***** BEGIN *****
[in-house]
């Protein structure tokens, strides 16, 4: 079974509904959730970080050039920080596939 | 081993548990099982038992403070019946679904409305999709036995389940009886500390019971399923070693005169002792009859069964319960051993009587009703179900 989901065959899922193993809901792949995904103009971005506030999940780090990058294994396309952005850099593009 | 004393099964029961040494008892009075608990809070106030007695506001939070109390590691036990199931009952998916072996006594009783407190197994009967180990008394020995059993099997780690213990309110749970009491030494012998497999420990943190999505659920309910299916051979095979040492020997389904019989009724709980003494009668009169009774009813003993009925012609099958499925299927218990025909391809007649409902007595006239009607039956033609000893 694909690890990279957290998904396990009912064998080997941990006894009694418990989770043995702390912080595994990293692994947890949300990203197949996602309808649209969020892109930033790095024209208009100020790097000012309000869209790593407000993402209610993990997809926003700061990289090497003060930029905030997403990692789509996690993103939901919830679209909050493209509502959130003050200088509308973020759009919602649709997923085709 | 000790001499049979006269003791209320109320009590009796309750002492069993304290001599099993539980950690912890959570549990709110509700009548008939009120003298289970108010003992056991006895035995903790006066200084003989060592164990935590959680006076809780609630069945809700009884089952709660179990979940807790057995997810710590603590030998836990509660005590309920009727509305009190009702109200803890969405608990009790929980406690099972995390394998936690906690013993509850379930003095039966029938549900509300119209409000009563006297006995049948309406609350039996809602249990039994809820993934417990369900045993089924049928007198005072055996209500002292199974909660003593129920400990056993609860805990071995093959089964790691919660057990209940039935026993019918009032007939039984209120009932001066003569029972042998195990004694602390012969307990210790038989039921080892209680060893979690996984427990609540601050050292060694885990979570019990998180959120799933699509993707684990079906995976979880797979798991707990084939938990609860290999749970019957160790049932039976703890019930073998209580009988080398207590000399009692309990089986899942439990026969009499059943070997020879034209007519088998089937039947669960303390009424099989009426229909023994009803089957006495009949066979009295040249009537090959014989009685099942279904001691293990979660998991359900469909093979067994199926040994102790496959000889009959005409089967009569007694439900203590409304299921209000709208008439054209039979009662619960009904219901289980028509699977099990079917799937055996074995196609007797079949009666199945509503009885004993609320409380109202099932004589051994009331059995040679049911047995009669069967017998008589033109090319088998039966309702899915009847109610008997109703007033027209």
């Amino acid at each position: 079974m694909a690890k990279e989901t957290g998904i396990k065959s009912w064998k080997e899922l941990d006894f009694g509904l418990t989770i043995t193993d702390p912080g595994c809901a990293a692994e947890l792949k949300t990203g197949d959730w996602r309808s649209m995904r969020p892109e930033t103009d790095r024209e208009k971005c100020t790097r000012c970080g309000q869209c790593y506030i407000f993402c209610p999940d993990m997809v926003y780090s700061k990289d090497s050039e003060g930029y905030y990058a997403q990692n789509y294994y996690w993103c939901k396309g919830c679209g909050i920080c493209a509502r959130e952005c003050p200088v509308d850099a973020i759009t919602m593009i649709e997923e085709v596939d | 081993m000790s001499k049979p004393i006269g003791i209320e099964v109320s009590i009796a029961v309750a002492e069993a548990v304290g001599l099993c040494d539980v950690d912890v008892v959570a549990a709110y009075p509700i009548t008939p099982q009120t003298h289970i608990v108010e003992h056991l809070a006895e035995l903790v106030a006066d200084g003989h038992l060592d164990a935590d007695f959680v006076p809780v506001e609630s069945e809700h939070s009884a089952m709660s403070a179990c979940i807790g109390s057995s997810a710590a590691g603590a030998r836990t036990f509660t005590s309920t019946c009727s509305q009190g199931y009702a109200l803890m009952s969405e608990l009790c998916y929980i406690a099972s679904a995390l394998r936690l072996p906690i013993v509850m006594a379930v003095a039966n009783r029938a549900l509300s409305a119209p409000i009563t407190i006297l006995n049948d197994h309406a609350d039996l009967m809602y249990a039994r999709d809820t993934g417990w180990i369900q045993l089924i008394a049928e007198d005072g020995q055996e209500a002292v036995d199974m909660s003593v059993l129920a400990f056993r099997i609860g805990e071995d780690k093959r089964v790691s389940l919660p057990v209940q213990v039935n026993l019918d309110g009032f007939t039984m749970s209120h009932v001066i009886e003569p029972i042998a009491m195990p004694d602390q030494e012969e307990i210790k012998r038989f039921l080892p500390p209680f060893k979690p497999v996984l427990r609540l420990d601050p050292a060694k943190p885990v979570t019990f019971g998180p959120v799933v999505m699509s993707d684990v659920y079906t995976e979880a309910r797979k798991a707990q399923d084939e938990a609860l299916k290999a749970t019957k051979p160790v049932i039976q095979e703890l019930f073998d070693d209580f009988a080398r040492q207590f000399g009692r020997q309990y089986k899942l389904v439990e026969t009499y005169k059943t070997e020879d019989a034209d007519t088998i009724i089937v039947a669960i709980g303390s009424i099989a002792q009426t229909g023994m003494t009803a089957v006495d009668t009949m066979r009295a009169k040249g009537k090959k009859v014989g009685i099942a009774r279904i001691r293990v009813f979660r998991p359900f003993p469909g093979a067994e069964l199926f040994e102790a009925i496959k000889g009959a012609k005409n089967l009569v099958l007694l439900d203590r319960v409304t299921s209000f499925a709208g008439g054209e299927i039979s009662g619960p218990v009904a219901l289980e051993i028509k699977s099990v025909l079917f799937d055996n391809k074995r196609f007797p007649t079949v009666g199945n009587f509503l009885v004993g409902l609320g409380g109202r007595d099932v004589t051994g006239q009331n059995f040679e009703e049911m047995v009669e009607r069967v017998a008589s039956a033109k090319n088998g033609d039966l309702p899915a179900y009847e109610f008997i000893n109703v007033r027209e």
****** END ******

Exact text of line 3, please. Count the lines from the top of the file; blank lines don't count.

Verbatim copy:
């Amino acid at each position: 079974m694909a690890k990279e989901t957290g998904i396990k065959s009912w064998k080997e899922l941990d006894f009694g509904l418990t989770i043995t193993d702390p912080g595994c809901a990293a692994e947890l792949k949300t990203g197949d959730w996602r309808s649209m995904r969020p892109e930033t103009d790095r024209e208009k971005c100020t790097r000012c970080g309000q869209c790593y506030i407000f993402c209610p999940d993990m997809v926003y780090s700061k990289d090497s050039e003060g930029y905030y990058a997403q990692n789509y294994y996690w993103c939901k396309g919830c679209g909050i920080c493209a509502r959130e952005c003050p200088v509308d850099a973020i759009t919602m593009i649709e997923e085709v596939d | 081993m000790s001499k049979p004393i006269g003791i209320e099964v109320s009590i009796a029961v309750a002492e069993a548990v304290g001599l099993c040494d539980v950690d912890v008892v959570a549990a709110y009075p509700i009548t008939p099982q009120t003298h289970i608990v108010e003992h056991l809070a006895e035995l903790v106030a006066d200084g003989h038992l060592d164990a935590d007695f959680v006076p809780v506001e609630s069945e809700h939070s009884a089952m709660s403070a179990c979940i807790g109390s057995s997810a710590a590691g603590a030998r836990t036990f509660t005590s309920t019946c009727s509305q009190g199931y009702a109200l803890m009952s969405e608990l009790c998916y929980i406690a099972s679904a995390l394998r936690l072996p906690i013993v509850m006594a379930v003095a039966n009783r029938a549900l509300s409305a119209p409000i009563t407190i006297l006995n049948d197994h309406a609350d039996l009967m809602y249990a039994r999709d809820t993934g417990w180990i369900q045993l089924i008394a049928e007198d005072g020995q055996e209500a002292v036995d199974m909660s003593v059993l129920a400990f056993r099997i609860g805990e071995d780690k093959r089964v790691s389940l919660p057990v209940q213990v039935n026993l019918d309110g009032f007939t039984m749970s209120h009932v001066i009886e003569p029972i042998a009491m195990p004694d602390q030494e012969e307990i210790k012998r038989f039921l080892p500390p209680f060893k979690p497999v996984l427990r609540l420990d601050p050292a060694k943190p885990v979570t019990f019971g998180p959120v799933v999505m699509s993707d684990v659920y079906t995976e979880a309910r797979k798991a707990q399923d084939e938990a609860l299916k290999a749970t019957k051979p160790v049932i039976q095979e703890l019930f073998d070693d209580f009988a080398r040492q207590f000399g009692r020997q309990y089986k899942l389904v439990e026969t009499y005169k059943t070997e020879d019989a034209d007519t088998i009724i089937v039947a669960i709980g303390s009424i099989a002792q009426t229909g023994m003494t009803a089957v006495d009668t009949m066979r009295a009169k040249g009537k090959k009859v014989g009685i099942a009774r279904i001691r293990v009813f979660r998991p359900f003993p469909g093979a067994e069964l199926f040994e102790a009925i496959k000889g009959a012609k005409n089967l009569v099958l007694l439900d203590r319960v409304t299921s209000f499925a709208g008439g054209e299927i039979s009662g619960p218990v009904a219901l289980e051993i028509k699977s099990v025909l079917f799937d055996n391809k074995r196609f007797p007649t079949v009666g199945n009587f509503l009885v004993g409902l609320g409380g109202r007595d099932v004589t051994g006239q009331n059995f040679e009703e049911m047995v009669e009607r069967v017998a008589s039956a033109k090319n088998g033609d039966l309702p899915a179900y009847e109610f008997i000893n109703v007033r027209e």